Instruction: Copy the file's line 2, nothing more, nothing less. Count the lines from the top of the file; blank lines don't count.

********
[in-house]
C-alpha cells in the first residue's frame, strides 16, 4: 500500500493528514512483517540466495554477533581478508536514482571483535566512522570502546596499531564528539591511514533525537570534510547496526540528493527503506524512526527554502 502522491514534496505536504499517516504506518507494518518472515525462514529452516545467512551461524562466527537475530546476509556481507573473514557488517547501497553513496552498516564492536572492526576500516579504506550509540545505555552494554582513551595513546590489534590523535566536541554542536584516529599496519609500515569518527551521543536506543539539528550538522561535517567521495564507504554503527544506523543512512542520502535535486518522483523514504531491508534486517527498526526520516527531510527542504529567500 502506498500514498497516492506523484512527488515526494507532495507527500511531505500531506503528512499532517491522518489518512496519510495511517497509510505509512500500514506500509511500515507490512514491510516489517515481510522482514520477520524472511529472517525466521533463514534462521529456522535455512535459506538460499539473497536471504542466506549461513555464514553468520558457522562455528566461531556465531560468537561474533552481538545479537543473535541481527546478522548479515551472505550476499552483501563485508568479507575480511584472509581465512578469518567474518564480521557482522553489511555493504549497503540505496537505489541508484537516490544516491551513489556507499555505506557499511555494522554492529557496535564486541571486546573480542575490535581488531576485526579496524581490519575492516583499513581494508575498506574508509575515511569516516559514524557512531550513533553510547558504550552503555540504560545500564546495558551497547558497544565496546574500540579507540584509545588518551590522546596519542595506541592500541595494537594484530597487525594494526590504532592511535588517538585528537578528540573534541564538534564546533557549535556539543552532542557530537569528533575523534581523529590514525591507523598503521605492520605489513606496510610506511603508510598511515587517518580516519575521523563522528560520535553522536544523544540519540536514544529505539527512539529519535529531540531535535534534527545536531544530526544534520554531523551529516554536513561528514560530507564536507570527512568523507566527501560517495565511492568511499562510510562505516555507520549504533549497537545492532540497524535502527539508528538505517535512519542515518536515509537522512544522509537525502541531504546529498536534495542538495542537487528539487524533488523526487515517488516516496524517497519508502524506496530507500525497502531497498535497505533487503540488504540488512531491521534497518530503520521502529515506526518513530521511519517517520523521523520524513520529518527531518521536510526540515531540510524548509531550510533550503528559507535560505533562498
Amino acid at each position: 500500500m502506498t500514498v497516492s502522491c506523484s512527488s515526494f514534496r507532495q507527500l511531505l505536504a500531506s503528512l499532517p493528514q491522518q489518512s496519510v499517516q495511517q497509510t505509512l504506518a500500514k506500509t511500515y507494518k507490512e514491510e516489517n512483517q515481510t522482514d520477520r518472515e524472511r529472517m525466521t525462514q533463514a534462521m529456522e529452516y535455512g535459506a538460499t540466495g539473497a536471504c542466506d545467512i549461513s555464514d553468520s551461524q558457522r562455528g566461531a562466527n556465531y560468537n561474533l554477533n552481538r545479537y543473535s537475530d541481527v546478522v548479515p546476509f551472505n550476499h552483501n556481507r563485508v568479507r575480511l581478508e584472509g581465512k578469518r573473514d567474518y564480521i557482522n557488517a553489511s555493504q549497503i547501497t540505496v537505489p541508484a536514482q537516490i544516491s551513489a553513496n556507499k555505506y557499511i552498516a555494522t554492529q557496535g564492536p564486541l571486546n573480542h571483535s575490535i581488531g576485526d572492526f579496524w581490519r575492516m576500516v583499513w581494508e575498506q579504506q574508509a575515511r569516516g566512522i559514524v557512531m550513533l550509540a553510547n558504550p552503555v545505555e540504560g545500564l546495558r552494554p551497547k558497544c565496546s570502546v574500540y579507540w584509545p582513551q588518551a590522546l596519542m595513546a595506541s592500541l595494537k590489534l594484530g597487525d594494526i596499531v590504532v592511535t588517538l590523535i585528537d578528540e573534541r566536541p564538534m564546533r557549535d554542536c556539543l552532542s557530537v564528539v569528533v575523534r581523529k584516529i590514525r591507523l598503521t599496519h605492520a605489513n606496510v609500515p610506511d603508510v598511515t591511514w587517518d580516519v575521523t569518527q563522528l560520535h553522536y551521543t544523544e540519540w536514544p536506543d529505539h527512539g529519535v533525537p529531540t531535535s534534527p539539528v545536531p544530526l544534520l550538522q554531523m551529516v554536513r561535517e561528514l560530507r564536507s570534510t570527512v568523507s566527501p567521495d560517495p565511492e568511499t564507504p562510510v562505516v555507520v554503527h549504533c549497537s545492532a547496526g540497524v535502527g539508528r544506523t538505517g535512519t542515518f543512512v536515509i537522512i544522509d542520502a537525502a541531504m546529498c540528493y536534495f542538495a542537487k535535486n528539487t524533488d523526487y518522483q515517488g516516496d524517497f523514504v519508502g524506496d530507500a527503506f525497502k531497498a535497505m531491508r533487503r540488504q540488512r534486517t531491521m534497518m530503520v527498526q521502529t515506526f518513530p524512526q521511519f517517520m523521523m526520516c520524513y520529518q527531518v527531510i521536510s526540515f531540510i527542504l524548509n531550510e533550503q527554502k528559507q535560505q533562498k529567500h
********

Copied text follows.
C-alpha cells in the first residue's frame, strides 16, 4: 500500500493528514512483517540466495554477533581478508536514482571483535566512522570502546596499531564528539591511514533525537570534510547496526540528493527503506524512526527554502 502522491514534496505536504499517516504506518507494518518472515525462514529452516545467512551461524562466527537475530546476509556481507573473514557488517547501497553513496552498516564492536572492526576500516579504506550509540545505555552494554582513551595513546590489534590523535566536541554542536584516529599496519609500515569518527551521543536506543539539528550538522561535517567521495564507504554503527544506523543512512542520502535535486518522483523514504531491508534486517527498526526520516527531510527542504529567500 502506498500514498497516492506523484512527488515526494507532495507527500511531505500531506503528512499532517491522518489518512496519510495511517497509510505509512500500514506500509511500515507490512514491510516489517515481510522482514520477520524472511529472517525466521533463514534462521529456522535455512535459506538460499539473497536471504542466506549461513555464514553468520558457522562455528566461531556465531560468537561474533552481538545479537543473535541481527546478522548479515551472505550476499552483501563485508568479507575480511584472509581465512578469518567474518564480521557482522553489511555493504549497503540505496537505489541508484537516490544516491551513489556507499555505506557499511555494522554492529557496535564486541571486546573480542575490535581488531576485526579496524581490519575492516583499513581494508575498506574508509575515511569516516559514524557512531550513533553510547558504550552503555540504560545500564546495558551497547558497544565496546574500540579507540584509545588518551590522546596519542595506541592500541595494537594484530597487525594494526590504532592511535588517538585528537578528540573534541564538534564546533557549535556539543552532542557530537569528533575523534581523529590514525591507523598503521605492520605489513606496510610506511603508510598511515587517518580516519575521523563522528560520535553522536544523544540519540536514544529505539527512539529519535529531540531535535534534527545536531544530526544534520554531523551529516554536513561528514560530507564536507570527512568523507566527501560517495565511492568511499562510510562505516555507520549504533549497537545492532540497524535502527539508528538505517535512519542515518536515509537522512544522509537525502541531504546529498536534495542538495542537487528539487524533488523526487515517488516516496524517497519508502524506496530507500525497502531497498535497505533487503540488504540488512531491521534497518530503520521502529515506526518513530521511519517517520523521523520524513520529518527531518521536510526540515531540510524548509531550510533550503528559507535560505533562498